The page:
Just recovering my energies from another fabulously engaging weekend at The Forum in Norwich for Turn the Page, where once again I was selected to show alongside some incredibly talented book artists and engage in all sorts of intriguing, enlightening and sometimes heart warming conversations with visitors and exhibitors alike.
For my own work, I had adopted a slightly different approach this year, focussing on one installation piece, consisting of five elements – entitled, Nothing to Nobody.
Nothing to Nobody
“…nothing, the negative, the empty, is exceedingly powerful. Nothing is more fertile than emptiness… You can’t have something without nothing.”
Continuing an exploration of the notion of ‘nothingness’, first investigated for a group exhibition in 2014 by exploring emotional responses to ‘the space in-between’, my practice continues to focus on the frustrations of human communication working with old manuscripts that bear the physical imperfections and aromas of past human handling and thus retain elements of their human presence. The book or page becomes a tool for looking inwards to our evolving personal narratives rather than the read contents of the book as text.
This further evolution of the work, sees the original book ‘Nothing to Nobody’ de-constructed, with all elements of the book united with the work shown last year ‘Self fulfilling prophecy’ which holds all the text from the main novel quilled, encased in clamped acrylic. The narrative expands by combining this work with all other elements of the original book. The work questions our sense of self, focusing on disconnection, alienation and silenced voices, be it from external pressures and/or internal restrictions.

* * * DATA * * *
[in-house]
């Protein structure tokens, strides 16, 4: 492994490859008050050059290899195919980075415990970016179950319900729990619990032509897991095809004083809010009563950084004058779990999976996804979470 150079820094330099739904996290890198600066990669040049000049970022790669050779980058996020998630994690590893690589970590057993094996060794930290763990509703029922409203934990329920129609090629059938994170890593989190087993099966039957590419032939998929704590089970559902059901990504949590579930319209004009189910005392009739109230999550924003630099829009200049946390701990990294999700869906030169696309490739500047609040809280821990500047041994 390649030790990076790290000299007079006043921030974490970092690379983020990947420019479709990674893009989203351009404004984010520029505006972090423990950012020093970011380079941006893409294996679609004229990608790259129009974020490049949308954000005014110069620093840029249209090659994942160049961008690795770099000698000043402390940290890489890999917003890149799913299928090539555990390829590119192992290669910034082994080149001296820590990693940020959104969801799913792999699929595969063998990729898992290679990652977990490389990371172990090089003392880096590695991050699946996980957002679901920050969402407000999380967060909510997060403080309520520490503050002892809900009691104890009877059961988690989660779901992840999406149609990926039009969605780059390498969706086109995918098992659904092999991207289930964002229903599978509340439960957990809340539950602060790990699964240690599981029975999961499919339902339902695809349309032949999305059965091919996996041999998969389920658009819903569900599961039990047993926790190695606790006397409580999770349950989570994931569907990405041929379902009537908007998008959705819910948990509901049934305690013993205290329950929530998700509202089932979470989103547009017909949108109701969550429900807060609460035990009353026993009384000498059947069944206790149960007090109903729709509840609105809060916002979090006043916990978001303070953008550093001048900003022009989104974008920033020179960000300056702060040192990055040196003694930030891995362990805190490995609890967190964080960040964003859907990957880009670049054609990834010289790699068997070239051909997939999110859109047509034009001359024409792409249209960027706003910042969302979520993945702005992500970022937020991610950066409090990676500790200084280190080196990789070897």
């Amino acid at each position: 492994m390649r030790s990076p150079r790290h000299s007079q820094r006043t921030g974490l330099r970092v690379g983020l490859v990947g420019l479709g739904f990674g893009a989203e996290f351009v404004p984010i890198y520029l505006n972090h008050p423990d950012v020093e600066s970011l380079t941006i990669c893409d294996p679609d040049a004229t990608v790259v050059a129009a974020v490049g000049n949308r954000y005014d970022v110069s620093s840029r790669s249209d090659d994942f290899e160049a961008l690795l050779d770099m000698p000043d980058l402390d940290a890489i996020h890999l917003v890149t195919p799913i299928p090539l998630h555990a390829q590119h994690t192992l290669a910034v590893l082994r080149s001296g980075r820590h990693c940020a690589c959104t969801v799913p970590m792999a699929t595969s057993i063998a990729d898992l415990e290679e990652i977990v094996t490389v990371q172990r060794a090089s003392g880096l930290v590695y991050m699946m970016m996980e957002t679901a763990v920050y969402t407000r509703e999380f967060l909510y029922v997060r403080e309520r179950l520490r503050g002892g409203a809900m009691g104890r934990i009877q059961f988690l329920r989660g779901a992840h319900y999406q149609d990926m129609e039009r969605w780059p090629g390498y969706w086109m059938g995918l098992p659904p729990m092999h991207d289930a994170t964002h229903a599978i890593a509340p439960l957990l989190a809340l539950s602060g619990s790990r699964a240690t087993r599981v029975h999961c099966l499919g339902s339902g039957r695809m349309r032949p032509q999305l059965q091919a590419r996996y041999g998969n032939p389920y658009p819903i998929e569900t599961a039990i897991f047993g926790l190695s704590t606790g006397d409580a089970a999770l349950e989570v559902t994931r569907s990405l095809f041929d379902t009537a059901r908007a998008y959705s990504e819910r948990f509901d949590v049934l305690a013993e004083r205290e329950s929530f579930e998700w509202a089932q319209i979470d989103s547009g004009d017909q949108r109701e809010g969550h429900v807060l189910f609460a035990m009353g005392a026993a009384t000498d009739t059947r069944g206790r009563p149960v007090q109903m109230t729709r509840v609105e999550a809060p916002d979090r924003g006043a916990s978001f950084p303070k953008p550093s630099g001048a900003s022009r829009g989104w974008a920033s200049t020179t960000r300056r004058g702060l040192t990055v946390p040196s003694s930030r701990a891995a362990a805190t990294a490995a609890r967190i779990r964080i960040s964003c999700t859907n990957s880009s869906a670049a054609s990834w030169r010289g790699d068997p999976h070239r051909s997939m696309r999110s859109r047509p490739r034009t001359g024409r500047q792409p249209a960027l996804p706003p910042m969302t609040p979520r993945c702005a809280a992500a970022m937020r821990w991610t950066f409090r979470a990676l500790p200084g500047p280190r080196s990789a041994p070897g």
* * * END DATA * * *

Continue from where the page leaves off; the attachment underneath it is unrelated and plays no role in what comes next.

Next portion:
Nothing to Nobody 2015
NTN-Something to somebody
NTN-Footprints of the silenced
A particular highlight for me this year was to be showing alongside the incredibly talented Brian Dettmer, a New York-based artist known for his detailed and innovative sculptures with books and other forms of antiquated media. Dettmer’s work has been exhibited internationally in numerous solo and group exhibitions at galleries, museums and art centres and has been an inspiration of mine for sometime now.
Other highlights were as follows, in no particular order…
I find Miranda’s
work well balanced and her use of materials delicate and intricate. Her poetic words resonate and fit the aesthetic charm of the pieces.
The deserved winner of the inaugural Turn the Page prize, Chris’s
work is rich in depth, process, colour and application.
Jen’s work always resonates for me. Her work has great depth and is executed precisely and professionally. This kind of work moves me, and this years piece was no exception.
I just had to keep going back to look at Dizzy’s work. I was drawn in by the innovative approach and the visual aesthetic of the edible book forms. Delicious work!
work is always finely executed and is simply beautiful. You can see in all her work, extensive development and research has been undertaken. I was looking at her website to provide a link and came across this
, an artwork in its own right! I love seeing process, and in Karen’s work, that lead to the accomplished outcome.
And finally, I was really rather surprised about how I would experience Two Coats Colder, a quirky progressive acoustic folk band performing a mix of self penned traditional & contemporary songs at Turn the Page for the weekend. I’m not normally easily engaged in folk music as a genre. However, They were actually sublime. I really enjoyed it and a total treat for me to be able to hear them.